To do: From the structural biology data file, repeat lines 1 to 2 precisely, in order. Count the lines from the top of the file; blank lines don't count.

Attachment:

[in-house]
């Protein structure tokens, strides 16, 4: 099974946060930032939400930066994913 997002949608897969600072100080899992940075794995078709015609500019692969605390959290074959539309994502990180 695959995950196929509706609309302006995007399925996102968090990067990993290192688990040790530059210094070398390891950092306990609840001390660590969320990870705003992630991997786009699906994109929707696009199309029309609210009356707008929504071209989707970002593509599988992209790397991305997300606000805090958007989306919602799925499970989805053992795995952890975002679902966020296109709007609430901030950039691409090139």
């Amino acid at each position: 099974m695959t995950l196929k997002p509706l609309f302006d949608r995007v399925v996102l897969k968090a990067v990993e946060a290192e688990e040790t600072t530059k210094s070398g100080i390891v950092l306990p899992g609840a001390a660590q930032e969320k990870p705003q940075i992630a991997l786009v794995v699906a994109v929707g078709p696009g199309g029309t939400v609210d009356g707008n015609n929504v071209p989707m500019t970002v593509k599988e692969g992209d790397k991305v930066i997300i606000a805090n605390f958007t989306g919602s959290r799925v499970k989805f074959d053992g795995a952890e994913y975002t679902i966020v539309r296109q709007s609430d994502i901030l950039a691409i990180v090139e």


[in-house]
């Protein structure tokens, strides 16, 4: 099974946060930032939400930066994913 997002949608897969600072100080899992940075794995078709015609500019692969605390959290074959539309994502990180 695959995950196929509706609309302006995007399925996102968090990067990993290192688990040790530059210094070398390891950092306990609840001390660590969320990870705003992630991997786009699906994109929707696009199309029309609210009356707008929504071209989707970002593509599988992209790397991305997300606000805090958007989306919602799925499970989805053992795995952890975002679902966020296109709007609430901030950039691409090139």